travel & lifestyle blog by ruth dela cruz


My First Real Heartbreak – Losing a Parent

January 10, 2024

It was my first real heartbreak.

I rushed to the hospital and found my brother outside the room crying. It was the type of scene that my main character self didn’t want to step into. I refuse to recall the memory of finding my tatay surrounded by the nurses and doctor in his room, with hospital equipment and a life support system; but I remember how I felt.

I always live in the moment, and I always find it easy to process events that didn’t go the way I wanted. Staying attuned with myself enables me to navigate various emotions—sadness, disappointment, anger—with more clarity and understanding. But I realized I would never be prepared for this type of pain. Before the year ended, I had to face my biggest fear – losing a parent.

It was late afternoon when I received the message from my brother. For some reason, I always find myself in the middle of a situation or place where I couldn’t just go. The first time when he was admitted to the hospital, I was in PH Arena which is kilometers away from home; and that night, I was in the middle of a 3-hour meeting. I was hoping things would be better but his updates were killing me inside. I logged off the client meeting and told my colleague I had to go. I decided to go. I thought I could lose everything but I had to be there.

I was already in the hospital when I read my brother’s last message, “tinapat na ako ng doctor”. 💔

I kept telling myself how that moment felt so unreal. It was like a bad dream. I was hoping it would end at that very moment, and I would wake up in my room and everything was back to my boring life.

They gave us a few minutes with him, and I talked to him. I read in an article stating that our sense of hearing is the last to fade as we pass away. I didn’t know if he heard the things I said that night. My brother and I cried. I never cried like that before.

I felt that the pain was breaking my heart. It was so hard to share the news with my sisters, especially when the last update I sent to them was that, “he was recovering”.

He was confined in the hospital for 8 days, and he said he was okay that lunchtime when I visited him. It was December 22, 2023.

This was the first death in my immediate family. Although I know at some point I will be facing this biggest fear, I always pray for that day to not come.

When the hospital aide came inside the room so they could send him down, I decided to go home and leave. I left my brother to take care of everything. I refused to look at him one last time. I know the last few moments would be more painful. I would never be ready.

I cried so hard that night.

I cried so hard that morning in church during our Year-End Thanksgiving Worship Service.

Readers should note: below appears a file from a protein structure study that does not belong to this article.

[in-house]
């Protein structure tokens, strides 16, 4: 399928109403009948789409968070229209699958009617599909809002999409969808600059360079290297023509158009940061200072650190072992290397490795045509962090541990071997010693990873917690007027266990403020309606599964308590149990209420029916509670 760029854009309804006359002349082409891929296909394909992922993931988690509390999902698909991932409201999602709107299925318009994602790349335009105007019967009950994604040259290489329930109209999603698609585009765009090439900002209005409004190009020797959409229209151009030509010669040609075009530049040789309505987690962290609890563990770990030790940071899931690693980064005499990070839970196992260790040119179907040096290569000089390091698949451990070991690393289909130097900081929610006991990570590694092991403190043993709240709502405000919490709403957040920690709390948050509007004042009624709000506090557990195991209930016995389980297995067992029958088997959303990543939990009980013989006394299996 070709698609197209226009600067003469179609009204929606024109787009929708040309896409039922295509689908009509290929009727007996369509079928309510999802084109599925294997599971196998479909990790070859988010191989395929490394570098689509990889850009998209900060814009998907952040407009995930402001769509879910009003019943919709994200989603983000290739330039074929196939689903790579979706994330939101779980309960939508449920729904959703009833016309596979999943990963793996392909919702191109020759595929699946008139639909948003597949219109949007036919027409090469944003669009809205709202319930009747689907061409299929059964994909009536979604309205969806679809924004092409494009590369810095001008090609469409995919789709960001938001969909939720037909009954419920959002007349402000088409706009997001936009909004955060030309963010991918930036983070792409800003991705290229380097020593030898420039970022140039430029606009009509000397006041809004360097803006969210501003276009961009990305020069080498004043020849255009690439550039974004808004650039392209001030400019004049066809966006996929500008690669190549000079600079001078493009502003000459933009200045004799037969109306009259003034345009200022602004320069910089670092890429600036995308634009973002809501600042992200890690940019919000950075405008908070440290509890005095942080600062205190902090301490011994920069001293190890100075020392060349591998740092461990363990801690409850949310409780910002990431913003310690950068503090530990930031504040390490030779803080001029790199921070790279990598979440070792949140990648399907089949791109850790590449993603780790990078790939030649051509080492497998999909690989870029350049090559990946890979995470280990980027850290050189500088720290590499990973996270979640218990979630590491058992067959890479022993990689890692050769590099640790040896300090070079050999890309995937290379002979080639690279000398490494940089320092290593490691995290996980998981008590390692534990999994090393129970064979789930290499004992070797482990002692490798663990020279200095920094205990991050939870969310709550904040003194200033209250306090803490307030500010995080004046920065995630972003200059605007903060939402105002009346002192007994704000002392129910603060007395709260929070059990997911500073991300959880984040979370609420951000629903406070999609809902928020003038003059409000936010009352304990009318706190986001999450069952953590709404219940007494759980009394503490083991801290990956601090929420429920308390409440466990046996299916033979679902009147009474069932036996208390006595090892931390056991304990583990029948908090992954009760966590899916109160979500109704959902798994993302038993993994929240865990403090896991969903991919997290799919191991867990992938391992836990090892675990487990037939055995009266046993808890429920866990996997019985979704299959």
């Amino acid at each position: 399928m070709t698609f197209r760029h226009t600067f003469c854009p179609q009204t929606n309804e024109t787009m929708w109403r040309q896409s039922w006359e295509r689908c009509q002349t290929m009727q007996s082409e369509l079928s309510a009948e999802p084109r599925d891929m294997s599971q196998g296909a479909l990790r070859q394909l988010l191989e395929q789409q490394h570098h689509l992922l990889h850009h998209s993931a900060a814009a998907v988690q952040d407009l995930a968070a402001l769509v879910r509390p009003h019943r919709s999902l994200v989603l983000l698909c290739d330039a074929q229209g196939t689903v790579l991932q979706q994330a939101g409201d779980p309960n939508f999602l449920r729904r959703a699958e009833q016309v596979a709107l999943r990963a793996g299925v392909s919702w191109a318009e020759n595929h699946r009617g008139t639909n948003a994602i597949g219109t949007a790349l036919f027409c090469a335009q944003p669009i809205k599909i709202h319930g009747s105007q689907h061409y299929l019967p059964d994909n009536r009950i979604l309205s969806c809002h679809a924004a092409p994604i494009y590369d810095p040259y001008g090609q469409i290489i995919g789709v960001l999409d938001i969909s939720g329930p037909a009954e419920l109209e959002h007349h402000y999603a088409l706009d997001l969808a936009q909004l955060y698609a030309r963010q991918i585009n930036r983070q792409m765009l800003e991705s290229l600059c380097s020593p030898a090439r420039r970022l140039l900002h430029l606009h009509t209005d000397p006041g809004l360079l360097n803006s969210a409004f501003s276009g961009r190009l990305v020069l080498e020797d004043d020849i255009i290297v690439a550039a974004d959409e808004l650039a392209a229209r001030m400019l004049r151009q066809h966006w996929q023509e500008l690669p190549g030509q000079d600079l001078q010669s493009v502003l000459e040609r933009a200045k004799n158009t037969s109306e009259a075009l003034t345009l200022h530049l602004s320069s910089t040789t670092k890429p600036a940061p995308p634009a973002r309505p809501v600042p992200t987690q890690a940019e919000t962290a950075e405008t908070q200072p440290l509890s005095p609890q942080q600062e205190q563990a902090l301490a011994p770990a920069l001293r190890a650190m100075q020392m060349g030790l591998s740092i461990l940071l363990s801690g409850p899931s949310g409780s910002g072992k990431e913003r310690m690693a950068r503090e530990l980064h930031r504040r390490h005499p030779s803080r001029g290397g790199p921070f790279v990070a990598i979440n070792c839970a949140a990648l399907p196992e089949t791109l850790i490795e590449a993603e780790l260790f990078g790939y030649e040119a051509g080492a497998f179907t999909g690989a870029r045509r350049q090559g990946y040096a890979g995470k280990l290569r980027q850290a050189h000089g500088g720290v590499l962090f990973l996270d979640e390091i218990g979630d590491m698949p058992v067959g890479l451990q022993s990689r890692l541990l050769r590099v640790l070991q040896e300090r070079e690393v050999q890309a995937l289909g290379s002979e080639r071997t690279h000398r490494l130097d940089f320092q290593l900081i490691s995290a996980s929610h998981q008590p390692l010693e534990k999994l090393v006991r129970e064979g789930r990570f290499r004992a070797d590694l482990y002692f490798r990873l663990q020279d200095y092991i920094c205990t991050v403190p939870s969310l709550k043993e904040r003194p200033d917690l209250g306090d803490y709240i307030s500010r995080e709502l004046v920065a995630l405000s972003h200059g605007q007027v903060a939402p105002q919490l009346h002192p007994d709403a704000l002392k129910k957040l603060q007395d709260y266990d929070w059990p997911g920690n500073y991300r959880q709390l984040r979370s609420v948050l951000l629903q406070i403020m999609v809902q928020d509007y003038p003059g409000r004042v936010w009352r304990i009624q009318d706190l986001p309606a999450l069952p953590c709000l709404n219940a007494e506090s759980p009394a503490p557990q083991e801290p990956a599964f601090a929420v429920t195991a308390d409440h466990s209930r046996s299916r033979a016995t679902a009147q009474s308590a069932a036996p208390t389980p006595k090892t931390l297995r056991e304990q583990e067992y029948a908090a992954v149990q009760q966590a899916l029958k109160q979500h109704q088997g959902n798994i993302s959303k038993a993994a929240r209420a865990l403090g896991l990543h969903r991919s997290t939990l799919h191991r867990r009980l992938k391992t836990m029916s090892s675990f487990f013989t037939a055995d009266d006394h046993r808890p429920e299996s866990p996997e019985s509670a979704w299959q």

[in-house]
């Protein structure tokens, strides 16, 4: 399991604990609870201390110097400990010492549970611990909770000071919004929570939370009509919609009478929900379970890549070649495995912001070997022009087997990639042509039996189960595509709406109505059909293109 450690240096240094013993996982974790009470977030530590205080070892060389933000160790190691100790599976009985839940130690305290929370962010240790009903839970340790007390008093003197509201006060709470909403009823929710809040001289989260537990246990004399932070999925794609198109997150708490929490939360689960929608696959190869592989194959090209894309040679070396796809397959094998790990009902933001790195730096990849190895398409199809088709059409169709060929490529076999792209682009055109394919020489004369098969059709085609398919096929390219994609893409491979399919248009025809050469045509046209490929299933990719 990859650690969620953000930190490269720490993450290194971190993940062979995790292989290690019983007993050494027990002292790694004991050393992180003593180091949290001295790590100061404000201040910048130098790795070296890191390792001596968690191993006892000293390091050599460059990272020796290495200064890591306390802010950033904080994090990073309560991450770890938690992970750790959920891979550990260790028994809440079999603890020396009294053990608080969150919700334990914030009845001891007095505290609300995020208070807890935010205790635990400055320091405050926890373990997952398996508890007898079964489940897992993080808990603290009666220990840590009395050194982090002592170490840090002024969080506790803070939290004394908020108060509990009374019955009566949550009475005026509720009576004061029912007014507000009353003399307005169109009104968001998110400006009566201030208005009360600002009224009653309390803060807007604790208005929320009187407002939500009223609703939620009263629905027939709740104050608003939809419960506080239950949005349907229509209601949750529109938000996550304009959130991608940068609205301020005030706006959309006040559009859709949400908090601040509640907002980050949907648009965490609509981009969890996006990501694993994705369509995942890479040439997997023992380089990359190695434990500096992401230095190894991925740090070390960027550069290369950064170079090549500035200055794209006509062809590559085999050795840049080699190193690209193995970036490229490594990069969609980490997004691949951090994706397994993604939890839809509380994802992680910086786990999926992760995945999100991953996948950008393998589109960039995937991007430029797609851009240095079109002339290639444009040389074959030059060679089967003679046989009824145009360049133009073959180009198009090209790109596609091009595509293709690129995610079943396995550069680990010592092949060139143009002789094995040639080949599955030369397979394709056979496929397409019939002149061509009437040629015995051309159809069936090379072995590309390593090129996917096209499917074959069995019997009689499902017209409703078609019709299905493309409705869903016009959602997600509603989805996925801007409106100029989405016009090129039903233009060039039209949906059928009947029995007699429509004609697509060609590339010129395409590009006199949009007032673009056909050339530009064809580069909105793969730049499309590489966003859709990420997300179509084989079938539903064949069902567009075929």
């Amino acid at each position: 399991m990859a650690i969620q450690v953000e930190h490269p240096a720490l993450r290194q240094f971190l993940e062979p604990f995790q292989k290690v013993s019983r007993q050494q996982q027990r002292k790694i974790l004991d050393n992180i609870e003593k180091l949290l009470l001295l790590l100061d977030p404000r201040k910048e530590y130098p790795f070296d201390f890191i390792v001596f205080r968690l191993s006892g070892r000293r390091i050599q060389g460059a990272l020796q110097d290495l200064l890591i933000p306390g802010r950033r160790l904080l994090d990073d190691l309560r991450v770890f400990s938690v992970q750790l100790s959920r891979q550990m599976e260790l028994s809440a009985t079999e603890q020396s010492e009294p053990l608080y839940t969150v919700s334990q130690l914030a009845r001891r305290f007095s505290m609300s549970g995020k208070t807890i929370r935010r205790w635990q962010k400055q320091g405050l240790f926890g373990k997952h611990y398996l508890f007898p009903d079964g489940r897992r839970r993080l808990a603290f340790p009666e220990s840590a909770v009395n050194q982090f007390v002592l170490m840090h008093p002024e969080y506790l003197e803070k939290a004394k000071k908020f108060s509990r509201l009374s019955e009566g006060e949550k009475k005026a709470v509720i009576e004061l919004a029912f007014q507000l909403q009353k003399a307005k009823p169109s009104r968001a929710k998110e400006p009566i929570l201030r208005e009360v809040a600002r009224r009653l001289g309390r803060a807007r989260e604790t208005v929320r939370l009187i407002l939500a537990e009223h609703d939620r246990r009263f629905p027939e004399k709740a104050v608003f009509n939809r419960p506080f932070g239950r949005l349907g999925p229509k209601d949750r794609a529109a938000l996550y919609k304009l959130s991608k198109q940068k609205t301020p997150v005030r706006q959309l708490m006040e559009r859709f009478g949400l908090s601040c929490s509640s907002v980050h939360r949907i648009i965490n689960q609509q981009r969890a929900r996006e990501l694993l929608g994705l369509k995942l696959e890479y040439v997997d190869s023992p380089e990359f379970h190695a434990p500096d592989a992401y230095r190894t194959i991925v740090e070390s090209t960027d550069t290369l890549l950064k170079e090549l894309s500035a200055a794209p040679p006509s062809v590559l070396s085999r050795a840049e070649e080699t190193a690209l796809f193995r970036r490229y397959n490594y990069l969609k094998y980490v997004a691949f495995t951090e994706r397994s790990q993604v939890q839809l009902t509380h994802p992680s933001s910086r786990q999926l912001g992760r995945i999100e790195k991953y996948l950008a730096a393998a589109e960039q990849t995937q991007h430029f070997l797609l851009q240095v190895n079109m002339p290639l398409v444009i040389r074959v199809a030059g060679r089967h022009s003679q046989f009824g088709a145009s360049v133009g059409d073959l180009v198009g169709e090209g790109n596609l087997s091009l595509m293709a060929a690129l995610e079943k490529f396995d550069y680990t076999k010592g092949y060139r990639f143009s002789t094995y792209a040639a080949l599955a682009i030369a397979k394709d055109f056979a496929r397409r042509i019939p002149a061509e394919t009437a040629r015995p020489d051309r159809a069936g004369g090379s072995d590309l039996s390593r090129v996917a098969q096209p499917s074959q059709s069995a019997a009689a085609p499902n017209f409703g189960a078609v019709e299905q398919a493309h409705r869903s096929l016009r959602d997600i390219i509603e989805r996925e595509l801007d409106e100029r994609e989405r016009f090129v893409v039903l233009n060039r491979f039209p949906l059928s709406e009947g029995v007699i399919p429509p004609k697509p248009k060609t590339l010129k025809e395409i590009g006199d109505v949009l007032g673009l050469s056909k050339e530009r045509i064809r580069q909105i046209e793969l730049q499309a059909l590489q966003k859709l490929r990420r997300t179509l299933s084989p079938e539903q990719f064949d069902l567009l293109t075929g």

When you are in pain, you try to look back at the past and give reasons why things happened that way – so it would be less painful. You tell yourself that things happened for a reason, for the best.

I refuse to remember all the things I would miss about him and his presence. I refuse to write them here and keep the memories to ourselves. I know I would remember him more during those lazy, boring days. The biggest delusion is wishing I could still see him in the usual places at home.

They say, getting back to normal life would be the hardest of all the days.

I will keep the stories people shared with us about him during his wake. People remembered him as someone who was matikas and strong despite his thin built. He had that distinct cadence in walking we all knew. He was oftentimes suplado (we all got it from him). He was strong for his age.

We are very blessed to have shared life with him for 76 years. Although those years were not all happy, fun, and quiet days. At this age and stage of life, I consider it a true blessing to have shared my journey with my parents. They never asked us for anything or expected us to do things, But we will keep that one thing that they always told us. 🙏

Ganun pala yun, when all these things were happening (since he was confined in the hospital), you think less of yourself – you think not of your needs and emotions, you just stayed focused on what needed to be done to make things okay. After his death, we had to work on a lot of different things. I took my time and decided to share the news with family and friends 2 days after his death. I wanted to be more present for myself so I could be present for other people. The following days after his death were more about bigger adulting things.

We appreciate everyone who sent their support, showed love, and shared a part of themselves with us during this difficult time. ❤️ Thank you to family, relatives, friends, brethren, and neighbors. Thank you to everyone who offered help, and made their presence felt even online.

Thankful to God who is always with us. 🙏

I know life is not all about the happy days, and I am embracing the sad moments that keep me stronger and more faithful.

If you lost someone dear to you (a family member, a friend, or a pet), I hope you take your time. Losing someone is a deeply personal experience. It is okay to take your time to honor your feelings, memories, and the impact of the person you’ve lost. The world can wait.

Have a blessed and peaceful 2024!

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